Vase dou 豆


Vers 1118
Bronze, Fonte à la cire perdue
Objet religieux, Vase
H. 18.5 x D. 25.5 cm
Legs : Cernuschi, Henri
M.C. 98

Inscription: 惟(唯)政和八年十月戊子皇帝[崇 ?]举上真作豆以祝长生大帝君其万年用保用  [“The eighth year of the Zhenghe era, in the 10th month, the day Wusi, emperor venerating the Supreme Goodness, made this dou vase for the god of Longevity. May it be conserved and used for all eternity”]
There is no trace of a mould: the object was cast using the lost wax process, perhaps in two parts – while there is a hollow between the top and bottom of the decorative band, there is no visible trace on the inner side. In this vase, the knobs were not riveted, as on another dou vase (National Palace Museum, Taipei). This bronze is dated 1118, in an inscription incised on the outside of its upper part.  The contents of this inscription are rather strange. It appears to be dedicated to the god of Longevity (Changsheng Dadi), who was certainly not a major entity in Song religions. It is surprising that this inscription does not appear, to my knowledge, in any publication of bronze inscriptions. Of course it may have been acquired – probably in 1872 by Henri Cernuschi – before the publication of the Song Zhenghe ji qi wenzi kao 宋政和礼文字考 (Study of inscriptions of ritual vases of the Song Dynasty Zhenghe era) by Sun Zhirang (1848-1908). It is more dynamic than other inscriptions of this era, and its engraving appears more recent; but its style is definitely that of the Song. On the other hand, the motifs on the foot are very similar to those of the Xuanhe sannian shanzun 宣和三年山尊 (Imperial Palace Museum, Beijing).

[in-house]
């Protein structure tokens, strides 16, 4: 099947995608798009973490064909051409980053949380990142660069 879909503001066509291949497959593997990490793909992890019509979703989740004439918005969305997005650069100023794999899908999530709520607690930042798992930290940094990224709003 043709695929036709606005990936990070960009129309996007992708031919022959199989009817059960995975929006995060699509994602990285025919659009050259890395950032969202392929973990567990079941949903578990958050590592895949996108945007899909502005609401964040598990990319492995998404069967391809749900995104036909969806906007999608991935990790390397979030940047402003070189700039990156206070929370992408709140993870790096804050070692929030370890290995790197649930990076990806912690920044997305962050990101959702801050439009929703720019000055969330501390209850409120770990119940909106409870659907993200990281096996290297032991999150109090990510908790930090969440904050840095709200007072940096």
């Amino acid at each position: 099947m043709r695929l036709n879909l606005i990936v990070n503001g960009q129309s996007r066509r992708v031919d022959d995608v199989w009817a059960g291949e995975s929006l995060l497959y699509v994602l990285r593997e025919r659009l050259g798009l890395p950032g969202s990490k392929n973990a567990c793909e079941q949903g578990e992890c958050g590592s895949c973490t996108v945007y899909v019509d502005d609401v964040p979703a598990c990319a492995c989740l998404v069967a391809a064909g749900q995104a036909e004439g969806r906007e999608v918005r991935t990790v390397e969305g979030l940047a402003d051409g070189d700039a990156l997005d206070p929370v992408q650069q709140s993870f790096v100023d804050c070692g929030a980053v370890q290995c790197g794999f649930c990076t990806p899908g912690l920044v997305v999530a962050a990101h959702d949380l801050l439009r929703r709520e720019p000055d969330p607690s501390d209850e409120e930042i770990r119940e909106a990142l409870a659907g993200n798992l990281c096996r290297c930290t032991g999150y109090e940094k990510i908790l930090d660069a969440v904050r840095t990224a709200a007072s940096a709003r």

Another fact raises suspicions: this vase is described as a dou and not a pu 铺, as one might have expected. The Kao gu tu and Bo gu tu give examples of these; the latter discusses the name and recognises that the pu is a sort of dou. Nevertheless, the choice of another name than the one used in the Bo gu tu – whose compilation is contemporary to the date of the inscription – seems odd. All the more so in that the word pu is made up of the character “metal”, designating the material, while the dou is traditionally made of wood – at least in part – and the bian of wickerwork (Bo gu tu, chap. XVIII, pl. XVII). But given that the names and classifications of the Bo gu tu were still in use in the 18th century, at the time of the compilation of the Xi qing gu jian (Catalogue of antiquities in the Xiqing Pavilion), the term dou does not point to a recent work either.
If it is a fake, it is a very well made one. Its maker must have had in-depth knowledge of the inscriptions of Song vases in the imperial collections, such as the Zhenghe ding 正和鼎 (National Palace Museum, Taipei) and the Xuanhe sannian shanzun, and of the vases themselves.

Reference(s) : Chong xiu Xuan he bo gu tu 重修宣和博古图 (Catalogue illustré des antiquités de Xuanhe révisé) [Bo gu tu compilé entre 1111 et 1125 par Wang Fu 王黼 ], édition préfacée de 1636, d’après l’édition Chong kan bo gu tu 重刊博古图 de 1528.
Michel Maucuer, Bronzes de la Chine impériale des Song au Qing, Paris Musées, 2013, p. 42-43.